Starting in July 2019, the Roundtable is now able to provide a meeting space for members at our home based at New York Live Arts. Space is limited and available on a first come, first-served basis. More details to follow.

Submit a Proposal for Face to Face 2020
Have a great idea for a session? The Request for Proposal form will open in mid-July for #F2F2020. Click here for more information. 


Networking and Mentorship
The Roundtable is committed to eliminating barriers and revealing pathways to cultural equity and inclusion in arts education, through our programming and our membership. We are also committed to eliminating barriers to advancement for professionals from underrepresented communities. We look forward to finding ways to provide better networking and mentorship opportunities, paying specific attention to creating opportunities for POC and WOC to connect and share.



Administrators Pay Equity Survey
What does the landscape of arts administrator pay look like in New York City? Based on our Teaching Artist Compensation Report, we’ve tasked our Advocacy Committee to take a look at what fair pay looks like for administrators in the field.

Roundtable Office Hours
You’ll have the chance to sign up for brief mentorship sessions with experts in the fields of arts education, fundraising, technology, and more.

The Business of Teaching Artistry: Fall Event
As a response to the recent town hall, Teaching Artist Affairs Committee is thrilled to be hosting a fall event titled Teaching Artist as Entrepreneur, diving into topics such as DOE Vendor Licensing, Individual Artist Grants, and more.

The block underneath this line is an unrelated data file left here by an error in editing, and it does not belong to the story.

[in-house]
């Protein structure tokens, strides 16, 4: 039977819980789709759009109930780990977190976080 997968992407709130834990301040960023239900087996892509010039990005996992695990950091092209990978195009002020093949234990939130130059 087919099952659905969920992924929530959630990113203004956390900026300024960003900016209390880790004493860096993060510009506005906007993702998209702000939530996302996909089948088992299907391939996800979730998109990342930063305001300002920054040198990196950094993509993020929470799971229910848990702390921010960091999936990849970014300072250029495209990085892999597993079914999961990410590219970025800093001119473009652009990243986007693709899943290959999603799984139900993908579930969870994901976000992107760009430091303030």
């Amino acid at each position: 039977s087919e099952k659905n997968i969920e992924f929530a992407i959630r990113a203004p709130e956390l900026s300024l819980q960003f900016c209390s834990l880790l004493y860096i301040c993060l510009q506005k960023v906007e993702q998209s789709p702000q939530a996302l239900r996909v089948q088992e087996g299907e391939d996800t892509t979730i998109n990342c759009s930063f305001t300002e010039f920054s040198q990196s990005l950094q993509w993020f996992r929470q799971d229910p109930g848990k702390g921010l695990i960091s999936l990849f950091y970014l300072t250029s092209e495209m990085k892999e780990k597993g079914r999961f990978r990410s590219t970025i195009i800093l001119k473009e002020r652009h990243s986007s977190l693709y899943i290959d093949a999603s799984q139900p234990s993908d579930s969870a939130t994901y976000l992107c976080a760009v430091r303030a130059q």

Teaching Artist Appreciation Week!

Published on: May 24th, 2019


This week was Teaching Artist Appreciation Week! Thank you to all Teaching Artists and their hard work.


We featured stories from our #TeachingArtist Affairs Committee about a special Teaching Artist in their life. In case you missed any check them out below:


Carol Daniel

Nominated by: Justin Daniel

“My mom, Carol Daniel, was a puppeteer and arts educator, which meant that my childhood was surrounded by foam rubber, enormous plastic eyes, and the smell of a hot glue gun.  This instilled in me a whimsy, joy, and creative energy that has driven my personal and professional life and has brought me to stages around the world and into education spaces for young and old.  What I didn’t realize at the time is that my mom described herself professionally as a teaching artist; a term that I wasn’t even familiar with until I was receiving my Masters in Educational Theatre from NYU.  Her influence was vast, and while she has passed on, her legacy lives on through the Piccadilly Puppets Company, which is celebrating its 50th year of serving schools and families in Atlanta, GA!” // Justin Daniel, Teaching Artist


Renee Watson

Nominated by: Katie Rainey

“My first Mentor Teaching Artist was Renée Watson. She taught me how to really see students and she’s someone that challenges the lines between student & teacher in really unique and thoughtful ways. Renée showed me that it was okay to be emotional and vulnerable with our students, how to create transformative art from real-life challenges my students face. She’s an incredible artist and educator, and I think about her everytime I face something difficult in the classroom – thinking, “what would Renée do?” Renée Watson is a New York Times bestselling author, educator, and activist. Her young adult novel, Piecing Me Together (Bloomsbury, 2017) received a Coretta Scott King Award and Newbery Honor. Her children’s picture books and novels for teens have received several awards and international recognition. In the summer of 2016 Renée launched I, Too, Arts Collective, a nonprofit committed to nurturing underrepresented voices in the creative arts. She launched the #LangstonsLegacy Campaign to raise funds to lease the Harlem brownstone where Langston Hughes lived and created during the last twenty years of his life. Her hope is to preserve the legacy of Langston Hughes and build on it by providing programming for emerging writers.” // Katie Rainey, Teaching Artist


Heidi Stallings

Nominated by: Erika Atkins